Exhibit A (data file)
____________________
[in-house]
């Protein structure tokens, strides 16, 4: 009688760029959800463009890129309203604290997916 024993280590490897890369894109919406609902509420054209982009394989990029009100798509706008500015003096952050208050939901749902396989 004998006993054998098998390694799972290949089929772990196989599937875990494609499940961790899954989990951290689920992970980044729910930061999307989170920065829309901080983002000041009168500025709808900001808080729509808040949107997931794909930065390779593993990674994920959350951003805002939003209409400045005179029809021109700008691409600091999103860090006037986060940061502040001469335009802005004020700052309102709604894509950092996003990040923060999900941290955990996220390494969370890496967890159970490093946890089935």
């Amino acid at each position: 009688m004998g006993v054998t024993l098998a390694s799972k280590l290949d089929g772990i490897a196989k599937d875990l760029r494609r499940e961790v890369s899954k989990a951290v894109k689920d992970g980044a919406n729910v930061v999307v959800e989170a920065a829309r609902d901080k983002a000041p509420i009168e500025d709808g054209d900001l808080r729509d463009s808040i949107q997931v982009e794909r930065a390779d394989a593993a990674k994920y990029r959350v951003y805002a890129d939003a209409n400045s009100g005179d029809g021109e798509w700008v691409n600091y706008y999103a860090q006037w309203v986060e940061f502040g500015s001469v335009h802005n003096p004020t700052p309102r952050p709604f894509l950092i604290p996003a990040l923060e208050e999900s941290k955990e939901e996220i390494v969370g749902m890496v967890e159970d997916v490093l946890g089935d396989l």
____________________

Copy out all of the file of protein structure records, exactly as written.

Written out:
[in-house]
């Protein structure tokens, strides 16, 4: 009688760029959800463009890129309203604290997916 024993280590490897890369894109919406609902509420054209982009394989990029009100798509706008500015003096952050208050939901749902396989 004998006993054998098998390694799972290949089929772990196989599937875990494609499940961790899954989990951290689920992970980044729910930061999307989170920065829309901080983002000041009168500025709808900001808080729509808040949107997931794909930065390779593993990674994920959350951003805002939003209409400045005179029809021109700008691409600091999103860090006037986060940061502040001469335009802005004020700052309102709604894509950092996003990040923060999900941290955990996220390494969370890496967890159970490093946890089935």
């Amino acid at each position: 009688m004998g006993v054998t024993l098998a390694s799972k280590l290949d089929g772990i490897a196989k599937d875990l760029r494609r499940e961790v890369s899954k989990a951290v894109k689920d992970g980044a919406n729910v930061v999307v959800e989170a920065a829309r609902d901080k983002a000041p509420i009168e500025d709808g054209d900001l808080r729509d463009s808040i949107q997931v982009e794909r930065a390779d394989a593993a990674k994920y990029r959350v951003y805002a890129d939003a209409n400045s009100g005179d029809g021109e798509w700008v691409n600091y706008y999103a860090q006037w309203v986060e940061f502040g500015s001469v335009h802005n003096p004020t700052p309102r952050p709604f894509l950092i604290p996003a990040l923060e208050e999900s941290k955990e939901e996220i390494v969370g749902m890496v967890e159970d997916v490093l946890g089935d396989l």